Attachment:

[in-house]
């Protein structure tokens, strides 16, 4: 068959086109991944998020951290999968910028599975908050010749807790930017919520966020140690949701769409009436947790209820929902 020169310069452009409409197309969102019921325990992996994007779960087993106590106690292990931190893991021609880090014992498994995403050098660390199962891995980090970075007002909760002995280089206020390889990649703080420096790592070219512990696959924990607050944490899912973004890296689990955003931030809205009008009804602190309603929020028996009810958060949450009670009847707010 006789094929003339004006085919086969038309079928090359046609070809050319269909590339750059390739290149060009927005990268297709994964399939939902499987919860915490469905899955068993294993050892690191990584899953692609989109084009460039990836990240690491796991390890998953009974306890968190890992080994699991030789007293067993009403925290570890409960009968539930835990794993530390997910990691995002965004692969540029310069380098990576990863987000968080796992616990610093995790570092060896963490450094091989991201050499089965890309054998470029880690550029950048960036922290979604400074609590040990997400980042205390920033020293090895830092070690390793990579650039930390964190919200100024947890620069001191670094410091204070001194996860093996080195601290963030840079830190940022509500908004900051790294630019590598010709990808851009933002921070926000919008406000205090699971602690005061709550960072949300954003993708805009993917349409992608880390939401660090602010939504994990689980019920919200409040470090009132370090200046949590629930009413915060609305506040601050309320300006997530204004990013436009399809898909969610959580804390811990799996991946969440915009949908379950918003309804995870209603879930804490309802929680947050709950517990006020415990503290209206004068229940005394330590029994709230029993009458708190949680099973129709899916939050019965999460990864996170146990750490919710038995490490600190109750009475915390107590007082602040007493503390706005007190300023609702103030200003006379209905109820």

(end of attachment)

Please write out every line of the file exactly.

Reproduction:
[in-house]
């Protein structure tokens, strides 16, 4: 068959086109991944998020951290999968910028599975908050010749807790930017919520966020140690949701769409009436947790209820929902 020169310069452009409409197309969102019921325990992996994007779960087993106590106690292990931190893991021609880090014992498994995403050098660390199962891995980090970075007002909760002995280089206020390889990649703080420096790592070219512990696959924990607050944490899912973004890296689990955003931030809205009008009804602190309603929020028996009810958060949450009670009847707010 006789094929003339004006085919086969038309079928090359046609070809050319269909590339750059390739290149060009927005990268297709994964399939939902499987919860915490469905899955068993294993050892690191990584899953692609989109084009460039990836990240690491796991390890998953009974306890968190890992080994699991030789007293067993009403925290570890409960009968539930835990794993530390997910990691995002965004692969540029310069380098990576990863987000968080796992616990610093995790570092060896963490450094091989991201050499089965890309054998470029880690550029950048960036922290979604400074609590040990997400980042205390920033020293090895830092070690390793990579650039930390964190919200100024947890620069001191670094410091204070001194996860093996080195601290963030840079830190940022509500908004900051790294630019590598010709990808851009933002921070926000919008406000205090699971602690005061709550960072949300954003993708805009993917349409992608880390939401660090602010939504994990689980019920919200409040470090009132370090200046949590629930009413915060609305506040601050309320300006997530204004990013436009399809898909969610959580804390811990799996991946969440915009949908379950918003309804995870209603879930804490309802929680947050709950517990006020415990503290209206004068229940005394330590029994709230029993009458708190949680099973129709899916939050019965999460990864996170146990750490919710038995490490600190109750009475915390107590007082602040007493503390706005007190300023609702103030200003006379209905109820």